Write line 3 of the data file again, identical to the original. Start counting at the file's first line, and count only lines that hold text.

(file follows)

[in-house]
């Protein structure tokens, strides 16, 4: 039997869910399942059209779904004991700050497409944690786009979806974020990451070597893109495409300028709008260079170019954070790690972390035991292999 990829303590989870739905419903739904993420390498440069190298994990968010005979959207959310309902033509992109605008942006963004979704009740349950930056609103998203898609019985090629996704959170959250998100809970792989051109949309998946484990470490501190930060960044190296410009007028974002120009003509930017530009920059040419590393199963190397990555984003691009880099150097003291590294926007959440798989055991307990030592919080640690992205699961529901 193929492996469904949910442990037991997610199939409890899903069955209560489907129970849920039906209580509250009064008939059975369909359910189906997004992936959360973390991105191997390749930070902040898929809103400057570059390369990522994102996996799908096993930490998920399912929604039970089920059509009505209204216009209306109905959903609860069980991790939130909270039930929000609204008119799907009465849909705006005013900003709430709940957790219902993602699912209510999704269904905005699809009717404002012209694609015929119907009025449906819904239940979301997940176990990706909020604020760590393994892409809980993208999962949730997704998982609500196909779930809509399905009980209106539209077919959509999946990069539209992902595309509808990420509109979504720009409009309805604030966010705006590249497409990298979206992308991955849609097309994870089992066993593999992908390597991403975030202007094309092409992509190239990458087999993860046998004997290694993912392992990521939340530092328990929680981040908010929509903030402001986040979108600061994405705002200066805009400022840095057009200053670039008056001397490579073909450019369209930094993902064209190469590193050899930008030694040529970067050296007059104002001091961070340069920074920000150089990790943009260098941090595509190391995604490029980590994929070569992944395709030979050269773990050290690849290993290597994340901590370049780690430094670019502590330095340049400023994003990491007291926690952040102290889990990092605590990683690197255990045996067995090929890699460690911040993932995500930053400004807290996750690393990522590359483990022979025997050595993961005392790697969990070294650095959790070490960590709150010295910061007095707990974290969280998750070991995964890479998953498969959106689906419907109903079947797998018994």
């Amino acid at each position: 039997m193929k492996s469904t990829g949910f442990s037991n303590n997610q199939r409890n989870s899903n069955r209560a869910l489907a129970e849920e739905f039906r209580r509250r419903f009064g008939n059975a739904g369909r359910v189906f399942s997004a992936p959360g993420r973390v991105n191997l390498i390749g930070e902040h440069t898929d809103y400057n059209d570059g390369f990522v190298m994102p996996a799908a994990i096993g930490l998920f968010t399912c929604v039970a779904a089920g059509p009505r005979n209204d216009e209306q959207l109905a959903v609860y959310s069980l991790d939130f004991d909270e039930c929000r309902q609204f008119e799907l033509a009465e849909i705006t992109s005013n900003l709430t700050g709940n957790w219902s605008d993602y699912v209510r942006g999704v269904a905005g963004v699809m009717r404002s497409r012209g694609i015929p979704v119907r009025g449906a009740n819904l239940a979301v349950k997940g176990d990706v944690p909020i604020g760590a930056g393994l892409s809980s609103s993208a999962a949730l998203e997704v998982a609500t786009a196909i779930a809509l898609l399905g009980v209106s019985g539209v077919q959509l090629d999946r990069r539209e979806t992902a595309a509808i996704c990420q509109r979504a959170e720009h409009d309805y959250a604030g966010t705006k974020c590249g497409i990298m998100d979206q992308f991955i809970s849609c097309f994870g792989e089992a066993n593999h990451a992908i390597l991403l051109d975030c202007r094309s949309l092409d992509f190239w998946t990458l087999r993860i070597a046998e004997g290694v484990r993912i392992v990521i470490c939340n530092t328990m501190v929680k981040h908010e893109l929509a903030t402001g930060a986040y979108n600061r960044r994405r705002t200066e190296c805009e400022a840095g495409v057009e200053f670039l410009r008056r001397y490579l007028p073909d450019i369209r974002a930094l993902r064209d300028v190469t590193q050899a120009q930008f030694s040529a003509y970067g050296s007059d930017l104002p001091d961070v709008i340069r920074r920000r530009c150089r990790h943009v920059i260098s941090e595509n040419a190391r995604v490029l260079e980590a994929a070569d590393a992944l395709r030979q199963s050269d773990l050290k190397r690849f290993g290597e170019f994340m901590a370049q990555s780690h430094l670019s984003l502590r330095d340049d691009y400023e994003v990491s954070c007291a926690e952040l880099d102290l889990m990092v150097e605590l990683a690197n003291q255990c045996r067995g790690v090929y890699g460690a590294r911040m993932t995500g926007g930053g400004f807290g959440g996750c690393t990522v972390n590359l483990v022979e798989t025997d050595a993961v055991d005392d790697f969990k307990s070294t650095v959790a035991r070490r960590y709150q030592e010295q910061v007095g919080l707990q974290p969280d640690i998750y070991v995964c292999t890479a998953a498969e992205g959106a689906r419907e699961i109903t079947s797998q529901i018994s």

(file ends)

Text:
């Amino acid at each position: 039997m193929k492996s469904t990829g949910f442990s037991n303590n997610q199939r409890n989870s899903n069955r209560a869910l489907a129970e849920e739905f039906r209580r509250r419903f009064g008939n059975a739904g369909r359910v189906f399942s997004a992936p959360g993420r973390v991105n191997l390498i390749g930070e902040h440069t898929d809103y400057n059209d570059g390369f990522v190298m994102p996996a799908a994990i096993g930490l998920f968010t399912c929604v039970a779904a089920g059509p009505r005979n209204d216009e209306q959207l109905a959903v609860y959310s069980l991790d939130f004991d909270e039930c929000r309902q609204f008119e799907l033509a009465e849909i705006t992109s005013n900003l709430t700050g709940n957790w219902s605008d993602y699912v209510r942006g999704v269904a905005g963004v699809m009717r404002s497409r012209g694609i015929p979704v119907r009025g449906a009740n819904l239940a979301v349950k997940g176990d990706v944690p909020i604020g760590a930056g393994l892409s809980s609103s993208a999962a949730l998203e997704v998982a609500t786009a196909i779930a809509l898609l399905g009980v209106s019985g539209v077919q959509l090629d999946r990069r539209e979806t992902a595309a509808i996704c990420q509109r979504a959170e720009h409009d309805y959250a604030g966010t705006k974020c590249g497409i990298m998100d979206q992308f991955i809970s849609c097309f994870g792989e089992a066993n593999h990451a992908i390597l991403l051109d975030c202007r094309s949309l092409d992509f190239w998946t990458l087999r993860i070597a046998e004997g290694v484990r993912i392992v990521i470490c939340n530092t328990m501190v929680k981040h908010e893109l929509a903030t402001g930060a986040y979108n600061r960044r994405r705002t200066e190296c805009e400022a840095g495409v057009e200053f670039l410009r008056r001397y490579l007028p073909d450019i369209r974002a930094l993902r064209d300028v190469t590193q050899a120009q930008f030694s040529a003509y970067g050296s007059d930017l104002p001091d961070v709008i340069r920074r920000r530009c150089r990790h943009v920059i260098s941090e595509n040419a190391r995604v490029l260079e980590a994929a070569d590393a992944l395709r030979q199963s050269d773990l050290k190397r690849f290993g290597e170019f994340m901590a370049q990555s780690h430094l670019s984003l502590r330095d340049d691009y400023e994003v990491s954070c007291a926690e952040l880099d102290l889990m990092v150097e605590l990683a690197n003291q255990c045996r067995g790690v090929y890699g460690a590294r911040m993932t995500g926007g930053g400004f807290g959440g996750c690393t990522v972390n590359l483990v022979e798989t025997d050595a993961v055991d005392d790697f969990k307990s070294t650095v959790a035991r070490r960590y709150q030592e010295q910061v007095g919080l707990q974290p969280d640690i998750y070991v995964c292999t890479a998953a498969e992205g959106a689906r419907e699961i109903t079947s797998q529901i018994s």